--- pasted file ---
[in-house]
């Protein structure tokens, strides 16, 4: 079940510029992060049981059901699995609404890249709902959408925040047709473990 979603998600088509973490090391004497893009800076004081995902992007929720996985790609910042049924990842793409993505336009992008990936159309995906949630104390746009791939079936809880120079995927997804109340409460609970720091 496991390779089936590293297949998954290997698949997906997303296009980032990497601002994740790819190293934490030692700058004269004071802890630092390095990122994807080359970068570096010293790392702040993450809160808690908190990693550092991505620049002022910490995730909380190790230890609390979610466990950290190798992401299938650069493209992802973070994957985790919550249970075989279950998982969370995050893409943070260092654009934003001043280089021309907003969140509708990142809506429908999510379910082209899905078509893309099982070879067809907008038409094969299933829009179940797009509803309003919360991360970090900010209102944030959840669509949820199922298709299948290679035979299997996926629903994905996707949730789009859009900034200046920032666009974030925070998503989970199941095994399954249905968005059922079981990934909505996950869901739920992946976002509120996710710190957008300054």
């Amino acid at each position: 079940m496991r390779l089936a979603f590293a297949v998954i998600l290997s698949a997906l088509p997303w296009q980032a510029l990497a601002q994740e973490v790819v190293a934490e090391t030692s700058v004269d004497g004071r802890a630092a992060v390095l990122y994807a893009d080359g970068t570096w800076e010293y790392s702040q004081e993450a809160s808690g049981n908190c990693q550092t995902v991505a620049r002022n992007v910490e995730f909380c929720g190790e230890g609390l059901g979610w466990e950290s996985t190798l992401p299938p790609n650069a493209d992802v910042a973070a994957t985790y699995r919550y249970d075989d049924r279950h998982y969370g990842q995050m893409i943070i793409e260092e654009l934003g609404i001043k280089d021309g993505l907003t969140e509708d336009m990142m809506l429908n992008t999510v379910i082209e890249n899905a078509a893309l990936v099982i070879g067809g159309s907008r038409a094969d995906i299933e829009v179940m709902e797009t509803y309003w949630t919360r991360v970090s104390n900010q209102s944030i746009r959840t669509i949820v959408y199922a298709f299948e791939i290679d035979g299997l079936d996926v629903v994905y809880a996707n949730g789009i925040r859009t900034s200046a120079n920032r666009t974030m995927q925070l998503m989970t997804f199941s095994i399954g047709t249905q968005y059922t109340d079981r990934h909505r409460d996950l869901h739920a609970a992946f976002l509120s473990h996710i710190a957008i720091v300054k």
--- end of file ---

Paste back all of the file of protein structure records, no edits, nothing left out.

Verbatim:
[in-house]
């Protein structure tokens, strides 16, 4: 079940510029992060049981059901699995609404890249709902959408925040047709473990 979603998600088509973490090391004497893009800076004081995902992007929720996985790609910042049924990842793409993505336009992008990936159309995906949630104390746009791939079936809880120079995927997804109340409460609970720091 496991390779089936590293297949998954290997698949997906997303296009980032990497601002994740790819190293934490030692700058004269004071802890630092390095990122994807080359970068570096010293790392702040993450809160808690908190990693550092991505620049002022910490995730909380190790230890609390979610466990950290190798992401299938650069493209992802973070994957985790919550249970075989279950998982969370995050893409943070260092654009934003001043280089021309907003969140509708990142809506429908999510379910082209899905078509893309099982070879067809907008038409094969299933829009179940797009509803309003919360991360970090900010209102944030959840669509949820199922298709299948290679035979299997996926629903994905996707949730789009859009900034200046920032666009974030925070998503989970199941095994399954249905968005059922079981990934909505996950869901739920992946976002509120996710710190957008300054």
């Amino acid at each position: 079940m496991r390779l089936a979603f590293a297949v998954i998600l290997s698949a997906l088509p997303w296009q980032a510029l990497a601002q994740e973490v790819v190293a934490e090391t030692s700058v004269d004497g004071r802890a630092a992060v390095l990122y994807a893009d080359g970068t570096w800076e010293y790392s702040q004081e993450a809160s808690g049981n908190c990693q550092t995902v991505a620049r002022n992007v910490e995730f909380c929720g190790e230890g609390l059901g979610w466990e950290s996985t190798l992401p299938p790609n650069a493209d992802v910042a973070a994957t985790y699995r919550y249970d075989d049924r279950h998982y969370g990842q995050m893409i943070i793409e260092e654009l934003g609404i001043k280089d021309g993505l907003t969140e509708d336009m990142m809506l429908n992008t999510v379910i082209e890249n899905a078509a893309l990936v099982i070879g067809g159309s907008r038409a094969d995906i299933e829009v179940m709902e797009t509803y309003w949630t919360r991360v970090s104390n900010q209102s944030i746009r959840t669509i949820v959408y199922a298709f299948e791939i290679d035979g299997l079936d996926v629903v994905y809880a996707n949730g789009i925040r859009t900034s200046a120079n920032r666009t974030m995927q925070l998503m989970t997804f199941s095994i399954g047709t249905q968005y059922t109340d079981r990934h909505r409460d996950l869901h739920a609970a992946f976002l509120s473990h996710i710190a957008i720091v300054k």